Human rights campaigners have welcomed a landmark decision in Saudi Arabia designed to combat domestic violence.
However, they urge caution. The country's legal system is based on sharia law and rarely sees new laws being introduced. Critics allege that Saudi Arabia is known for suppressing women's rights, and it remains to be seen how this law will be put into practice, according to experts.
For the first time in Saudi Arabia's history the kingdom's cabinet has approved a ban on domestic violence and other forms of abuse both at home and in the workplace. The law, which was passed last Monday, is meant to protect every citizen, but in particular the most vulnerable including children, women and domestic workers. The law is expected to be implemented within 90 days.
Adam Coogle, a Saudi Arabia researcher for Human Rights Watch, said: "We welcome the law because it makes crimes such as physical and emotional abuse easier to prosecute and it is a step in the right direction -- but the law has some major drawbacks. I'd urge caution until we see how exactly this law will be implemented and whether domestic abuse cases will now actually be punished in courts."
The law states that physical or sexual violence is punishable with a minimum jail sentence of one month and a maximum of one year, and fines of up to $13,300. Judges can double the sentence for repeat offenders. Abuse victims will be given access to necessary health care, psychological treatment and family counseling.
According to Coogle, male guardianship in Saudi Arabia is a major obstacle to the new law. "How can a woman escape an abusive husband if she's not allowed to drive and can't even travel without the permission of her male guardian?" Coogle said. He is also concerned that the law does not mention the issue of marital rape.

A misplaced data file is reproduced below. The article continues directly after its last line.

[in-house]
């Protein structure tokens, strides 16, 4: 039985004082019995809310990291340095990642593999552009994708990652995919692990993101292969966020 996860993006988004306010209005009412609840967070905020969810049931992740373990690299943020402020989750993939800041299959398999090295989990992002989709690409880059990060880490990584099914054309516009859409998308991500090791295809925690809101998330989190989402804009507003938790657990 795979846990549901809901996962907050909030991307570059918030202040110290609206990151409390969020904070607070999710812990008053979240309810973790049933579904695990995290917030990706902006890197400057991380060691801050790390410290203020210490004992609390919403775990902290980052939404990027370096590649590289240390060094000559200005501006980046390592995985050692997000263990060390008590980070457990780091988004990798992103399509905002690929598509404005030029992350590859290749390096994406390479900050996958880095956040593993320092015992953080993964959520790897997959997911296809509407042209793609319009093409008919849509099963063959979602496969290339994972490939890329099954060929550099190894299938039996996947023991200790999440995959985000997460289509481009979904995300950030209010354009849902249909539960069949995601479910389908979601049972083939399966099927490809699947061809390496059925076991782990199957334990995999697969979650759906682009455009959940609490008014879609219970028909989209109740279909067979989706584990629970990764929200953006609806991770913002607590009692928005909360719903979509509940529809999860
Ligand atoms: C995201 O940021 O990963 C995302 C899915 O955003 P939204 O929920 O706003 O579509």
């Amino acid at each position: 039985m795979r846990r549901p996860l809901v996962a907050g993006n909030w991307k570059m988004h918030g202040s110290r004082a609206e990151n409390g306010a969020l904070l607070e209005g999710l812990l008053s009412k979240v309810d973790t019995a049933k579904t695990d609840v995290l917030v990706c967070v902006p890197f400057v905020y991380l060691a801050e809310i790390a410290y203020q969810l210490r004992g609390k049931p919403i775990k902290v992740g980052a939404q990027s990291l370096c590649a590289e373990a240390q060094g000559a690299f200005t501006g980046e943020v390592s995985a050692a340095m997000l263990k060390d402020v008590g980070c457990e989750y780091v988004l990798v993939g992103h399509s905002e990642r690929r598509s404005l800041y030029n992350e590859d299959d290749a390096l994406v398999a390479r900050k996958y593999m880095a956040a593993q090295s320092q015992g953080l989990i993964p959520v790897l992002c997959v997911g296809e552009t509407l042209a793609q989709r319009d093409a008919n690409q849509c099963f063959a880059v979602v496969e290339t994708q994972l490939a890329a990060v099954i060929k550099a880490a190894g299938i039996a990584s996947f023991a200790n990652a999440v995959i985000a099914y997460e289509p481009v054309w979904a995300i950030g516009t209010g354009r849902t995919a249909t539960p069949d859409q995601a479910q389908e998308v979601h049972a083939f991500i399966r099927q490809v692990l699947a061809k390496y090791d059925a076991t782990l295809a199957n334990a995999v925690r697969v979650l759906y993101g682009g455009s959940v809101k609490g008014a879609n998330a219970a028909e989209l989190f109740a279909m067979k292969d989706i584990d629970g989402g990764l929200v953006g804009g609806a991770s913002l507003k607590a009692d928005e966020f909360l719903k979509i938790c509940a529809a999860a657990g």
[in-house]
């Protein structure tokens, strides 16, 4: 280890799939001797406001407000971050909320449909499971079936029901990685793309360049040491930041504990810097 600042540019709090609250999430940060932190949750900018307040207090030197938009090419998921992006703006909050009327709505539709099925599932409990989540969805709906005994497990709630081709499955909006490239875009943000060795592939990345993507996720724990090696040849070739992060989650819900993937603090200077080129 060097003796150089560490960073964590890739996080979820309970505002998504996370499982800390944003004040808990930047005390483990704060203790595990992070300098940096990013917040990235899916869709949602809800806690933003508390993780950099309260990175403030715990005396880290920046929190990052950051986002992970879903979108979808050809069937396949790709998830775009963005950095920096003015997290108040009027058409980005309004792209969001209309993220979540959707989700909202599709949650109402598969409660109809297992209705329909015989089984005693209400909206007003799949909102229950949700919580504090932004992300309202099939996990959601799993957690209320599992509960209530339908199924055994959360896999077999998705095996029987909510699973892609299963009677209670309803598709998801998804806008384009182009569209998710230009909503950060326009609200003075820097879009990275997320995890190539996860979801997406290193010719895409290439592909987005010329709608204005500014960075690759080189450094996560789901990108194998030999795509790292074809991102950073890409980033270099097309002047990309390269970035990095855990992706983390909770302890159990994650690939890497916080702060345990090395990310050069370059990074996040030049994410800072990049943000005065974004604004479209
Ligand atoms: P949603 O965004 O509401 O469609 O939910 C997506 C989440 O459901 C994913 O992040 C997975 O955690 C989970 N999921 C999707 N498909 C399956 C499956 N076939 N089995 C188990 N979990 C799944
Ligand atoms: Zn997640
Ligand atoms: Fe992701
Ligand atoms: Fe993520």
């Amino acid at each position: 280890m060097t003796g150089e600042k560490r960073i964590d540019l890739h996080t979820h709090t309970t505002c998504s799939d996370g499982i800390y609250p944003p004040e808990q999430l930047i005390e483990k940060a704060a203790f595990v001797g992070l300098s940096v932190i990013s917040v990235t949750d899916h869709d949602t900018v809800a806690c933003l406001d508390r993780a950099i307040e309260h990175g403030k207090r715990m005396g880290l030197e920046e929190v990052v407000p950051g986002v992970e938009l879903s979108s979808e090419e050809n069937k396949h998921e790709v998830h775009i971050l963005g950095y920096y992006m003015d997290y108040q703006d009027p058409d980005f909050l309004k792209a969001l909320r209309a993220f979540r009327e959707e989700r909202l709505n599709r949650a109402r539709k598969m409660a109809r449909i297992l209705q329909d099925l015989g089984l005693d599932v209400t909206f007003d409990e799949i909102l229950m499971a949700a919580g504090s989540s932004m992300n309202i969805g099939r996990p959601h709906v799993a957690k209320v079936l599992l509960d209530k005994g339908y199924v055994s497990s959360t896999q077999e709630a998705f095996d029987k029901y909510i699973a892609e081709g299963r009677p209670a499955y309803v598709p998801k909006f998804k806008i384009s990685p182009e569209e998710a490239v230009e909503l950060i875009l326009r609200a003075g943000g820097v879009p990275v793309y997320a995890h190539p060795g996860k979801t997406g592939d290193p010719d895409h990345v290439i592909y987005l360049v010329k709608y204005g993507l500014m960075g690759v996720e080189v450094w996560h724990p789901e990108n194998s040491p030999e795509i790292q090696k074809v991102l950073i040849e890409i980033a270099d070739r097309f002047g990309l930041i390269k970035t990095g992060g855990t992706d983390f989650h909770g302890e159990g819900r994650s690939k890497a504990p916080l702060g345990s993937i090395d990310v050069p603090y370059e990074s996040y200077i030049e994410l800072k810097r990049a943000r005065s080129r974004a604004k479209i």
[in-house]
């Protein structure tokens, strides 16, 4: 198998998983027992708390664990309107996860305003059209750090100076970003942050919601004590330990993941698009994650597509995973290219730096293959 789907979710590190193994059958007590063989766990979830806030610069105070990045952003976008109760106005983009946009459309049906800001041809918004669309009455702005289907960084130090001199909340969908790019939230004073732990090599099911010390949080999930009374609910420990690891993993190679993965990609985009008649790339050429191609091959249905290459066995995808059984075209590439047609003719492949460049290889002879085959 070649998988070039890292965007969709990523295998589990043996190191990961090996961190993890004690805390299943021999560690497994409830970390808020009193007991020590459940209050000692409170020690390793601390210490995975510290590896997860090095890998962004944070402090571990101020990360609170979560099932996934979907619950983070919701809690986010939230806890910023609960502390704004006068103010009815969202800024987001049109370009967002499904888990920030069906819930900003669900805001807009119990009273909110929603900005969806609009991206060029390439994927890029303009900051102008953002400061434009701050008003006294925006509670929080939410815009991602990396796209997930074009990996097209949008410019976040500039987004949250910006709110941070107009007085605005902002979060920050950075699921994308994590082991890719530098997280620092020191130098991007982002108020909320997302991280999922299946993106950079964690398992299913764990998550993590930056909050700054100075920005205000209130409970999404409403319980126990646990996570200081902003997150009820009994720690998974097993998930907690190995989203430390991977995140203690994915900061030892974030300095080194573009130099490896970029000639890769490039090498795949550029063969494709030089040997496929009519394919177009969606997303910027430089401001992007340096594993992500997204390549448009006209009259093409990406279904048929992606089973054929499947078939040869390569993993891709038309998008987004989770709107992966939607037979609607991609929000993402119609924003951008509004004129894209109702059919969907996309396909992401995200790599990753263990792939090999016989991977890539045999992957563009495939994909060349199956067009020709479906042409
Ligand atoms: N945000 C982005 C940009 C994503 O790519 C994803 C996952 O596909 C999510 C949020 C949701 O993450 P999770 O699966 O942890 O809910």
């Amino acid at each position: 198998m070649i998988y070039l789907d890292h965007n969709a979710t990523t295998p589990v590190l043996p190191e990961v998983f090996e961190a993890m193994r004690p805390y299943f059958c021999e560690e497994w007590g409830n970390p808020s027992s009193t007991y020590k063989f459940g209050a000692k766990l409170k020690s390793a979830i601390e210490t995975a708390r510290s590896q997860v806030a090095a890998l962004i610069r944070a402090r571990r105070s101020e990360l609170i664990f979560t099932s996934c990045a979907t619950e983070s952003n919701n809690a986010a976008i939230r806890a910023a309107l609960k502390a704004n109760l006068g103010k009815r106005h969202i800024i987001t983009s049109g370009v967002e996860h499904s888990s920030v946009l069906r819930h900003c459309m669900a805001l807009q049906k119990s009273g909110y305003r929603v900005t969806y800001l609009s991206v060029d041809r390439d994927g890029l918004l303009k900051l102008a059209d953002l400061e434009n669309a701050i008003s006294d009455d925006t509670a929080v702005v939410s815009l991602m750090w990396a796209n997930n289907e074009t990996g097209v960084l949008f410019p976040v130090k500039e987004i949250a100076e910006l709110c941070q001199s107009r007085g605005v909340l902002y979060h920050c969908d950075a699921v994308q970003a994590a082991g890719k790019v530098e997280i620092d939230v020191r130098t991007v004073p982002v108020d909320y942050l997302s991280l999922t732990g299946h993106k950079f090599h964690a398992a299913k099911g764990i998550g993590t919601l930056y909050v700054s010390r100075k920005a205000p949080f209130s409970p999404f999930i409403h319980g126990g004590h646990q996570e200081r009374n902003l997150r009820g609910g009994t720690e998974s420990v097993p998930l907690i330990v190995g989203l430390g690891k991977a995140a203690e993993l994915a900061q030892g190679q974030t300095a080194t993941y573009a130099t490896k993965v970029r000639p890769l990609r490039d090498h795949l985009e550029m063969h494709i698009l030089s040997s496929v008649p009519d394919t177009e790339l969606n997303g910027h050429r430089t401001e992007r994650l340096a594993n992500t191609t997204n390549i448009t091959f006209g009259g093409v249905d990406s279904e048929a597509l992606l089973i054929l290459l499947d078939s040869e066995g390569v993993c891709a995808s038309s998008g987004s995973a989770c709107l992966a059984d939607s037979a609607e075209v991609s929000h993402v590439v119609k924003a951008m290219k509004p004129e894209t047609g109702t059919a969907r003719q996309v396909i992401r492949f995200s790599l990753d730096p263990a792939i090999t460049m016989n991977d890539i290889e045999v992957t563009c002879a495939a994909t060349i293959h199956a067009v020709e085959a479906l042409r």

Eman Al Nafjan, a Saudi writer and blogger who tweets as Saudiwoman, told CNN: "Having this in a country where we still have male guardianship system, where we still have child marriage -- it's a contradiction -- these things are still legal and yet you're talking about protection from harassment. It doesn't seem like a system where a lot of action will be taken. This seems to be more about talking than actually implementing."
Domestic violence is a problem in Saudi Arabia but no reliable figures exist on how many people get abused each year. According to researchers there have been very few instances in the past where rapes and physical violence cases went to court as women do not dare to come forward.
Until last week, no written penal code existed on domestic violence and physical abuse. That means that it was up to individual judges to determine what actions are illegal and how to punish them, if at all.
The new law makes it easier to punish such crimes as they now can rely on written regulations. "Judges own the courtroom," Coogle said. ""A man's testimony still carries more weight than that of a woman so we'll have to see whether this law will change the status quo."
Bandar al-Aiban, President of Saudi Arabia's Human Rights Commission which is backed by the Saudi government, told CNN: "This is a very important law. We've been working on it for a long time. I'm very pleased to see it enacted. King Abdullah himself is behind this law," he said.
"This shows the kingdom is really moving forward with enacting laws that protect its citizens and residents and to make sure the kingdom is now in accordance with international obligations and international standards regarding human rights."
Earlier this year, a campaign was launched calling for an end to violence against women. In the King Khalid Foundation advert a woman wears a hijab with only her eyes visible - one clearly bruised and blackened. A slogan written in Arabic underneath reads: "Some things can't be covered."